What is tie?

  • (noun): Equality of score in a contest.
    See also — Additional definitions below

More definitions of "tie":

  • (noun): (music) a slur over two notes of the same pitch; indicates that the note is to be sustained for their combined time value.
  • (noun): One of the cross braces that support the rails on a railway track.
    Example: "The British call a railroad tie a sleeper"
    Synonyms: railroad tie, crosstie, sleeper
  • (verb): Fasten or secure with a rope, string, or cord.
    Synonyms: bind
  • (verb): Finish a game with an equal number of points, goals, etc..
    Example: "The teams drew a tie"
    Synonyms: draw
  • (verb): Form a knot or bow in.
    Example: "Tie a necktie"
  • (verb): Limit or restrict to.
    Example: "I am tied to UNIX"; "These big jets are tied to large airports"
  • (verb): Unite musical notes by a tie.
  • (verb): Create social or emotional ties.
    Synonyms: bind, attach, bond
  • (noun): The finish of a contest in which the score is tied and the winner is undecided.
    Example: "Their record was 3 wins, 6 losses and a tie"
    Synonyms: draw, standoff
  • (noun): A cord (or string or ribbon or wire etc.) with which something is tied.
    Example: "He needed a tie for the packages"
  • (noun): Neckwear consisting of a long narrow piece of material worn (mostly by men) under a collar and tied in knot at the front.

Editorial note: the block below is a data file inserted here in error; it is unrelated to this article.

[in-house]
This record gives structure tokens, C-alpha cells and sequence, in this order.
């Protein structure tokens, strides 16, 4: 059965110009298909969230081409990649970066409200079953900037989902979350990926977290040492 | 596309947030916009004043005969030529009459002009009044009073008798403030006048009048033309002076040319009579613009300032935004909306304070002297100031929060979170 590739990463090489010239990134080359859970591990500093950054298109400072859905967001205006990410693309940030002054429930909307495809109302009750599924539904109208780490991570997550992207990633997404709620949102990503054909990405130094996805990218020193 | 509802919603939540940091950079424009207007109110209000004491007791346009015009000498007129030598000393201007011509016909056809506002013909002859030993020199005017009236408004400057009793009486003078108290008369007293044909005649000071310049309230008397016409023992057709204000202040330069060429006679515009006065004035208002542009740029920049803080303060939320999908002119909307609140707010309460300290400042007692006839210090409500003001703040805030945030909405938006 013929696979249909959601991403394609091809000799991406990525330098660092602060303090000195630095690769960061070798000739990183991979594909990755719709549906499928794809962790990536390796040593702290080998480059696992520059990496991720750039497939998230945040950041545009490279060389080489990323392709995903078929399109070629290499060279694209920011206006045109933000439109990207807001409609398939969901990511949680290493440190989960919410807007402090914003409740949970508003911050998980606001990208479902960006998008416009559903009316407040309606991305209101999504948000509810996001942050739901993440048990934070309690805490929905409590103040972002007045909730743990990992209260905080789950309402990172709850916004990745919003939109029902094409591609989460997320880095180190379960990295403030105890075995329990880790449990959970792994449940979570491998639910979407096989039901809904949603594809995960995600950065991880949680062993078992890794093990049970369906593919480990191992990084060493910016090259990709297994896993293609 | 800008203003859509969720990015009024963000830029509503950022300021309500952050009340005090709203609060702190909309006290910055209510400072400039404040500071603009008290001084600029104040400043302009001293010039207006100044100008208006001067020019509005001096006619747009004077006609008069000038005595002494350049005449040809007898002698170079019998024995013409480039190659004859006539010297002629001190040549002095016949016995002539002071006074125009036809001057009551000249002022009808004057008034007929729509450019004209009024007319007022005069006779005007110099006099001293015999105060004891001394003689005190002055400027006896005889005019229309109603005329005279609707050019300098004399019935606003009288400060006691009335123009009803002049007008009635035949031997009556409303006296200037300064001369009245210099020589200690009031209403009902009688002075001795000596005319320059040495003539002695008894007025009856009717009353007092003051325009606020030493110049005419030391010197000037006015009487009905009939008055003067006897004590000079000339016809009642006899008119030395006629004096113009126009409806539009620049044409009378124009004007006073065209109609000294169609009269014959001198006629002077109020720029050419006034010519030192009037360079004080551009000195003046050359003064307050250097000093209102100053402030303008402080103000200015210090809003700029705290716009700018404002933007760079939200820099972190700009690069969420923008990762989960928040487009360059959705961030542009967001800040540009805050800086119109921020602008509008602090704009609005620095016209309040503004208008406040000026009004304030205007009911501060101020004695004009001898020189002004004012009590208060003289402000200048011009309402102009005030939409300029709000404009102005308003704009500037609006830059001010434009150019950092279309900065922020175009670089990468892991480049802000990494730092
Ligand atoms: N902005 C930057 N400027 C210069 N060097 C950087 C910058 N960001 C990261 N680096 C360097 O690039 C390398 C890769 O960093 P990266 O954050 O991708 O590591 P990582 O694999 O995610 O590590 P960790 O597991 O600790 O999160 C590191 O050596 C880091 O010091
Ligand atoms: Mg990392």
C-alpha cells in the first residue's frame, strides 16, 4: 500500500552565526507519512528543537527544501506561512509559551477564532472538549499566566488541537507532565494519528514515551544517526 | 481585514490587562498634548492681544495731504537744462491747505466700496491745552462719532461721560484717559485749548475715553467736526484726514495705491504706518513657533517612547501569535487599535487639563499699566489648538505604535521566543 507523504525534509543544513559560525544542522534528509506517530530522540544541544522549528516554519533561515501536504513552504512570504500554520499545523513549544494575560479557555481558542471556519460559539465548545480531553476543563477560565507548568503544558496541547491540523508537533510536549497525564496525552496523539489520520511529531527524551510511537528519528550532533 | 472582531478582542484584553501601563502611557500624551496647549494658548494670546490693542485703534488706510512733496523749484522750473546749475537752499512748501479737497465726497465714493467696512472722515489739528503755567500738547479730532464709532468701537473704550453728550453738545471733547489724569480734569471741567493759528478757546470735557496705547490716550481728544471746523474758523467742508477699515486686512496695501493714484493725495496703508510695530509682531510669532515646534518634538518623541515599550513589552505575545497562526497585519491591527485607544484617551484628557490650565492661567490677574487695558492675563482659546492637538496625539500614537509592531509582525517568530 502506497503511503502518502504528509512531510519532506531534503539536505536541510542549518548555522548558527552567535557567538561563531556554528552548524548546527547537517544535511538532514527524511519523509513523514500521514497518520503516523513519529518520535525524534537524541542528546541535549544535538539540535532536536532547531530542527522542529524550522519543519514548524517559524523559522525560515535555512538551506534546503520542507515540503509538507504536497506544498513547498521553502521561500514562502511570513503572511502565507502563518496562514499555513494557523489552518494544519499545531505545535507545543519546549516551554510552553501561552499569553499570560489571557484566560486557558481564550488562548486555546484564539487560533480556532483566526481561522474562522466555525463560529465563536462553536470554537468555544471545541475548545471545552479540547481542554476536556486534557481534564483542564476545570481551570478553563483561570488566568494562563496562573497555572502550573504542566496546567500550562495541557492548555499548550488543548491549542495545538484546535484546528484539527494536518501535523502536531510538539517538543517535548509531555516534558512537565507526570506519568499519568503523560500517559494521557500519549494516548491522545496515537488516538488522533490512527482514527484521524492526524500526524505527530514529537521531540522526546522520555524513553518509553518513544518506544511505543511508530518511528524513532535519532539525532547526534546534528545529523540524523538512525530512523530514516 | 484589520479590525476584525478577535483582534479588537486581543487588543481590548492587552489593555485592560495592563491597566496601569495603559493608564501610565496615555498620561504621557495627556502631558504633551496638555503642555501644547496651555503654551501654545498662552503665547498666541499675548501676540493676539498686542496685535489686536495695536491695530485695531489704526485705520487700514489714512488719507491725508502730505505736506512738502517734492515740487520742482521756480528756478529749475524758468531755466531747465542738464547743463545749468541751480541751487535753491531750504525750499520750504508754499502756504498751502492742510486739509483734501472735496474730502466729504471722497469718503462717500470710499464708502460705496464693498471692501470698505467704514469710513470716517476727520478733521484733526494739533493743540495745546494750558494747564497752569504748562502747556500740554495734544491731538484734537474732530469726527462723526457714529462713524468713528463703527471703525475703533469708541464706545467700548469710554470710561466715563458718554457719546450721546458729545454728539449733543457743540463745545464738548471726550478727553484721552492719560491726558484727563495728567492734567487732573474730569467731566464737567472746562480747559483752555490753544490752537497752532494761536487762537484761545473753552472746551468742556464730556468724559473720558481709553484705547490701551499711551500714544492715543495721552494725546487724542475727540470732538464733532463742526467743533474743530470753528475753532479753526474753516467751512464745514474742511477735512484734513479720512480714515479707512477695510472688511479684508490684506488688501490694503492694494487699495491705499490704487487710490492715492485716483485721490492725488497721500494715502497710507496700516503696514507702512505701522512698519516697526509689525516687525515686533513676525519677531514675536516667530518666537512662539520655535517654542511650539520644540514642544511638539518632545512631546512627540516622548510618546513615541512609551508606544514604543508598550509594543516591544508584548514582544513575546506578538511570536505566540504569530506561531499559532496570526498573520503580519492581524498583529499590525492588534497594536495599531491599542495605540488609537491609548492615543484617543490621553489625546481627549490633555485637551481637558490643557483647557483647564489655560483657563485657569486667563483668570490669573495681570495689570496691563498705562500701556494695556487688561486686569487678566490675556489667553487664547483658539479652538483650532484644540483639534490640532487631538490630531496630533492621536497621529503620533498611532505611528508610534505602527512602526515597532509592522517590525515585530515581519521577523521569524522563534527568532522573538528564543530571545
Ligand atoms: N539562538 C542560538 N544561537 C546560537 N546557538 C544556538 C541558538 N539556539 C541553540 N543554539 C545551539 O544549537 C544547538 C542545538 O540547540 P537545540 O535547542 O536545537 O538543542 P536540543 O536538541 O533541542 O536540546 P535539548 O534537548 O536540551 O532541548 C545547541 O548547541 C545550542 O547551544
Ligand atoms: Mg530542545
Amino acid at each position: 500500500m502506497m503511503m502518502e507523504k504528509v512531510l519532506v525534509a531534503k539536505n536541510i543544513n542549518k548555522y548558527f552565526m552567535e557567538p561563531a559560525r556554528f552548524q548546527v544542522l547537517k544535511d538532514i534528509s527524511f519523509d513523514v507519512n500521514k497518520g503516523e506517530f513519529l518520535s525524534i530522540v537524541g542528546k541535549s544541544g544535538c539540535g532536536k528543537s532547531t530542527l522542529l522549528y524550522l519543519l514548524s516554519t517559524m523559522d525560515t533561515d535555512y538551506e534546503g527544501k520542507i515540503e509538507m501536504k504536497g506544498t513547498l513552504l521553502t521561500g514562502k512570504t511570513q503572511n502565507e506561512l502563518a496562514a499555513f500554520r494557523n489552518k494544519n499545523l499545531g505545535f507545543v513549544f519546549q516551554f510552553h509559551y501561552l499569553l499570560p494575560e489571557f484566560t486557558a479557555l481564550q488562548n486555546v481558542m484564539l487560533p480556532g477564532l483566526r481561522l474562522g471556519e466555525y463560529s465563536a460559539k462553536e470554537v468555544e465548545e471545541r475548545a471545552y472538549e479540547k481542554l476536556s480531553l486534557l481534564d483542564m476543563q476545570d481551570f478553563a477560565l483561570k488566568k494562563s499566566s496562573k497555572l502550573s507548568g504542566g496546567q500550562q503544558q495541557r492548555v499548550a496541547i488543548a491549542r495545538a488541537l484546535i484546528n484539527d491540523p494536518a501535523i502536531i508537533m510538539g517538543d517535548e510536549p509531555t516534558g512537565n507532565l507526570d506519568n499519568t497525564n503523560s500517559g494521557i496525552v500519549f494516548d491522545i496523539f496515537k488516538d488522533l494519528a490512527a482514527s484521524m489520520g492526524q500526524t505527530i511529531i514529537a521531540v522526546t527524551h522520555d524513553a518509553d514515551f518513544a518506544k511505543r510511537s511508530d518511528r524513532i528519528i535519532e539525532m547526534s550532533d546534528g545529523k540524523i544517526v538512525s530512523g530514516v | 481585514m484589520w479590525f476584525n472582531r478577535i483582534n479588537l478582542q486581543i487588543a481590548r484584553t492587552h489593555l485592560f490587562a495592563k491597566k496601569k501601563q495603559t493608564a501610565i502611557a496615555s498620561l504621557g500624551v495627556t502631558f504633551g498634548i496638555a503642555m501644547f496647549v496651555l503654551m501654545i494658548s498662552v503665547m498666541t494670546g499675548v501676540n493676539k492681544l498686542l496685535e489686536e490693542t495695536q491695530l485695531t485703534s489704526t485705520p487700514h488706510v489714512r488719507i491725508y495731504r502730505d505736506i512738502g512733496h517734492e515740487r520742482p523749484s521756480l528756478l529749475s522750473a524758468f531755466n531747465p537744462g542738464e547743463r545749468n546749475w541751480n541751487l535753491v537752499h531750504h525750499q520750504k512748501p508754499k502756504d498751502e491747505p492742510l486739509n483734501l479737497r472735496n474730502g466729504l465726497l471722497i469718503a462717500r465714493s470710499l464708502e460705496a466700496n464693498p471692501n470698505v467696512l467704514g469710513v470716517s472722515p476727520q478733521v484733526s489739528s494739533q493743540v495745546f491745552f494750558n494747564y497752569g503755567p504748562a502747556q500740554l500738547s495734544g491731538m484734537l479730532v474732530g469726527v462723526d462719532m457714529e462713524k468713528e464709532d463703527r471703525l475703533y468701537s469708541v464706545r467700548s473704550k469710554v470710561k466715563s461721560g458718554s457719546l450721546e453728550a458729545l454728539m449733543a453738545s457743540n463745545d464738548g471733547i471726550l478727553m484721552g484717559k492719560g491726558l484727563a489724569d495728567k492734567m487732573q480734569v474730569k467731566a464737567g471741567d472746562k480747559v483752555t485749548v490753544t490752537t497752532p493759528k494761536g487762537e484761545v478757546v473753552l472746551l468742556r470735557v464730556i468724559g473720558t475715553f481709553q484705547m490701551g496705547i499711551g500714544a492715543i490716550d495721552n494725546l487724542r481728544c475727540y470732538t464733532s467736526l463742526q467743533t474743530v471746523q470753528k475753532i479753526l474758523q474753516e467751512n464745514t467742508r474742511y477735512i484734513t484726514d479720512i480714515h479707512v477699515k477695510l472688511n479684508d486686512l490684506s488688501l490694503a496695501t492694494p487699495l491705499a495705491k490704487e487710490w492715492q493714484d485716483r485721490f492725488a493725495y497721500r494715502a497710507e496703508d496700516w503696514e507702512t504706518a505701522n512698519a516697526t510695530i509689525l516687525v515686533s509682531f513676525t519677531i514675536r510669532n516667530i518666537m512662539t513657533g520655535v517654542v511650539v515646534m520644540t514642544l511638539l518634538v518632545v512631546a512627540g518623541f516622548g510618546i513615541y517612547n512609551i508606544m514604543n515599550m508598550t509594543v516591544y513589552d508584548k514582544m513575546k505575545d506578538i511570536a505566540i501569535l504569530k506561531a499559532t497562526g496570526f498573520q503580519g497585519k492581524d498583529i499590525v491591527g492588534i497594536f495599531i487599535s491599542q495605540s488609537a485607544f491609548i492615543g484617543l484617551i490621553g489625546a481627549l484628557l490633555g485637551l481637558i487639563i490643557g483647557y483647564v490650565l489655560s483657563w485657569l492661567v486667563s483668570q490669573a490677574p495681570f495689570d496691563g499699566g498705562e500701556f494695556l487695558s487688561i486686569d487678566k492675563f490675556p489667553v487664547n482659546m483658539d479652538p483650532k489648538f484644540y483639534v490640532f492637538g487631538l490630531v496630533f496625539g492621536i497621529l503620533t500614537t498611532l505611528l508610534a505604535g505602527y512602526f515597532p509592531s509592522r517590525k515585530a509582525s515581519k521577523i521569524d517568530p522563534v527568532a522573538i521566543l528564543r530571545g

Example: "He wore a vest and tie"
    Synonyms: necktie
  • (noun): A horizontal beam used to prevent two other structural members from spreading apart or separating.
    Example: "He nailed the rafters together with a tie beam"
    Synonyms: tie beam
  • (verb): Make by tying pieces together.
    Example: "The fishermen tied their flies"
  • (verb): Connect, fasten, or put together two or more pieces.
    Example: "Tie the ropes together"
    Synonyms: connect, link, link up

Famous quotes containing the word tie:

    Oh, darling, let your body in,
    let it tie you in,
    in comfort.
    What I want to say, Linda,
    is that women are born twice.
    Anne Sexton (1928–1974)

    Despotism may govern without faith, but liberty cannot.... How is it possible that society should escape destruction if the moral tie is not strengthened in proportion as the political tie is relaxed? And what can be done with a people who are their own masters if they are not submissive to the Deity?
    Alexis de Tocqueville (1805–1859)

    No one can tear your thread out of himself.
    No one can tie you down or set you free.
    Philip Larkin (1922–1986)